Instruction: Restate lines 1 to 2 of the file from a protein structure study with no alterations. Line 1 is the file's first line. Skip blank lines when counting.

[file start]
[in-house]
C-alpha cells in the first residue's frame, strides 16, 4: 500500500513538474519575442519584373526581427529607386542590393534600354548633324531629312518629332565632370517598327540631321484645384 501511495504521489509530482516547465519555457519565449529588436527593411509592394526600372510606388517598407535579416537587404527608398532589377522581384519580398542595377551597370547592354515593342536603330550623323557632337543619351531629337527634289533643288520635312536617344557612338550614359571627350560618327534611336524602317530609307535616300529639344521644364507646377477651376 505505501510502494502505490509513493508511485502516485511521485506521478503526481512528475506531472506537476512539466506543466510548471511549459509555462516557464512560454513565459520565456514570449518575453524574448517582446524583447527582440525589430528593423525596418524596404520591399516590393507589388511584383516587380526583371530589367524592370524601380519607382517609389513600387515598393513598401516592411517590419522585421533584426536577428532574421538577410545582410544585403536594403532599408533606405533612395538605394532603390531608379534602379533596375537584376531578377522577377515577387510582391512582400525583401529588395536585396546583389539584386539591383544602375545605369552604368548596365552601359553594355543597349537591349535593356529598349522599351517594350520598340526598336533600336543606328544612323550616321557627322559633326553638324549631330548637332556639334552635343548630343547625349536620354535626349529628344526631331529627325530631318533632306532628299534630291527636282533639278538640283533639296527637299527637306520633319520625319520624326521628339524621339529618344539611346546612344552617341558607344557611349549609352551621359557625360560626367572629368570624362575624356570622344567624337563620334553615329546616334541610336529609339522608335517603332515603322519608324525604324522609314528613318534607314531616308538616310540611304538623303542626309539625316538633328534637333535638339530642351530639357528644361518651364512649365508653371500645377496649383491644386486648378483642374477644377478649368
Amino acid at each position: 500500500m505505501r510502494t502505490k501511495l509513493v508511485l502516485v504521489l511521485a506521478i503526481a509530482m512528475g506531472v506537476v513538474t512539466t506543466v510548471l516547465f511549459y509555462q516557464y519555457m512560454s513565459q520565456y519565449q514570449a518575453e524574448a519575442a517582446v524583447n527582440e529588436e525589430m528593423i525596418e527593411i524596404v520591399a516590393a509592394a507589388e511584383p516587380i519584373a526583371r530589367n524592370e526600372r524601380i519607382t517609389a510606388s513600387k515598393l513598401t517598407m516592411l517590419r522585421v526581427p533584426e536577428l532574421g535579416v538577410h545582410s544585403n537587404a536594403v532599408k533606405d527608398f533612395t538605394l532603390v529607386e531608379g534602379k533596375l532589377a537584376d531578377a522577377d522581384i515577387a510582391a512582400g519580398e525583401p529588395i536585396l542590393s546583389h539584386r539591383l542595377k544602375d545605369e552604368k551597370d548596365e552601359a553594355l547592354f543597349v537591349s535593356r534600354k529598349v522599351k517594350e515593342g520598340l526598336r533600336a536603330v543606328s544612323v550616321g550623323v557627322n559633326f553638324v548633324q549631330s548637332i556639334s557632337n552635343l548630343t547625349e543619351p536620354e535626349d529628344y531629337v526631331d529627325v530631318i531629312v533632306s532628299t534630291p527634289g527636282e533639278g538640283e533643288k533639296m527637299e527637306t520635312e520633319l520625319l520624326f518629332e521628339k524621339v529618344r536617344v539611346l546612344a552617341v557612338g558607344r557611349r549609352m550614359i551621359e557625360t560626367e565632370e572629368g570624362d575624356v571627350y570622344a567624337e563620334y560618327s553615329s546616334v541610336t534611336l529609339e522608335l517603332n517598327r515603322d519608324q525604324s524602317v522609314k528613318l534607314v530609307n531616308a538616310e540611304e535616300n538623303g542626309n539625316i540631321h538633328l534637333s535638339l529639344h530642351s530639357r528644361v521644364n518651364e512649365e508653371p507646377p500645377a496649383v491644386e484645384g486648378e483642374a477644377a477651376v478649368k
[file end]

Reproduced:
[in-house]
C-alpha cells in the first residue's frame, strides 16, 4: 500500500513538474519575442519584373526581427529607386542590393534600354548633324531629312518629332565632370517598327540631321484645384 501511495504521489509530482516547465519555457519565449529588436527593411509592394526600372510606388517598407535579416537587404527608398532589377522581384519580398542595377551597370547592354515593342536603330550623323557632337543619351531629337527634289533643288520635312536617344557612338550614359571627350560618327534611336524602317530609307535616300529639344521644364507646377477651376 505505501510502494502505490509513493508511485502516485511521485506521478503526481512528475506531472506537476512539466506543466510548471511549459509555462516557464512560454513565459520565456514570449518575453524574448517582446524583447527582440525589430528593423525596418524596404520591399516590393507589388511584383516587380526583371530589367524592370524601380519607382517609389513600387515598393513598401516592411517590419522585421533584426536577428532574421538577410545582410544585403536594403532599408533606405533612395538605394532603390531608379534602379533596375537584376531578377522577377515577387510582391512582400525583401529588395536585396546583389539584386539591383544602375545605369552604368548596365552601359553594355543597349537591349535593356529598349522599351517594350520598340526598336533600336543606328544612323550616321557627322559633326553638324549631330548637332556639334552635343548630343547625349536620354535626349529628344526631331529627325530631318533632306532628299534630291527636282533639278538640283533639296527637299527637306520633319520625319520624326521628339524621339529618344539611346546612344552617341558607344557611349549609352551621359557625360560626367572629368570624362575624356570622344567624337563620334553615329546616334541610336529609339522608335517603332515603322519608324525604324522609314528613318534607314531616308538616310540611304538623303542626309539625316538633328534637333535638339530642351530639357528644361518651364512649365508653371500645377496649383491644386486648378483642374477644377478649368